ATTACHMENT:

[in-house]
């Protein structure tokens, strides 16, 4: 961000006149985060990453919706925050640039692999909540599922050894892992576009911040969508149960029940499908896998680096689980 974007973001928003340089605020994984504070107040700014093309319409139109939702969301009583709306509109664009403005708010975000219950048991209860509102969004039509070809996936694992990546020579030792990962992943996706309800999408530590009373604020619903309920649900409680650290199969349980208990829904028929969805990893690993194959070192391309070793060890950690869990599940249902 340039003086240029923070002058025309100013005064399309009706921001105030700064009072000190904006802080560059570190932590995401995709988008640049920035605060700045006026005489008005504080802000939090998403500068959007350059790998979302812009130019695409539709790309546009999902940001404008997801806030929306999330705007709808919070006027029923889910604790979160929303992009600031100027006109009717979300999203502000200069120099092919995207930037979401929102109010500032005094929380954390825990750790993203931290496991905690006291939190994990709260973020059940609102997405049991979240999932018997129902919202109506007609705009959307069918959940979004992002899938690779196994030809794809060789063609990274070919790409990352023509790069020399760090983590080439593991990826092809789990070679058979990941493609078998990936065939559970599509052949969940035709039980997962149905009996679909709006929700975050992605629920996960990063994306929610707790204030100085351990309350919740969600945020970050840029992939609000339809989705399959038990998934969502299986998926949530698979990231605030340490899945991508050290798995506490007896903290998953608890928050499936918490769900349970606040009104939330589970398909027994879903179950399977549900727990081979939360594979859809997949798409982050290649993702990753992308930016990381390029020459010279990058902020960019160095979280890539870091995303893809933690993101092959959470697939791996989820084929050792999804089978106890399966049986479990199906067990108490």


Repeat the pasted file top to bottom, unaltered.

[in-house]
């Protein structure tokens, strides 16, 4: 961000006149985060990453919706925050640039692999909540599922050894892992576009911040969508149960029940499908896998680096689980 974007973001928003340089605020994984504070107040700014093309319409139109939702969301009583709306509109664009403005708010975000219950048991209860509102969004039509070809996936694992990546020579030792990962992943996706309800999408530590009373604020619903309920649900409680650290199969349980208990829904028929969805990893690993194959070192391309070793060890950690869990599940249902 340039003086240029923070002058025309100013005064399309009706921001105030700064009072000190904006802080560059570190932590995401995709988008640049920035605060700045006026005489008005504080802000939090998403500068959007350059790998979302812009130019695409539709790309546009999902940001404008997801806030929306999330705007709808919070006027029923889910604790979160929303992009600031100027006109009717979300999203502000200069120099092919995207930037979401929102109010500032005094929380954390825990750790993203931290496991905690006291939190994990709260973020059940609102997405049991979240999932018997129902919202109506007609705009959307069918959940979004992002899938690779196994030809794809060789063609990274070919790409990352023509790069020399760090983590080439593991990826092809789990070679058979990941493609078998990936065939559970599509052949969940035709039980997962149905009996679909709006929700975050992605629920996960990063994306929610707790204030100085351990309350919740969600945020970050840029992939609000339809989705399959038990998934969502299986998926949530698979990231605030340490899945991508050290798995506490007896903290998953608890928050499936918490769900349970606040009104939330589970398909027994879903179950399977549900727990081979939360594979859809997949798409982050290649993702990753992308930016990381390029020459010279990058902020960019160095979280890539870091995303893809933690993101092959959470697939791996989820084929050792999804089978106890399966049986479990199906067990108490």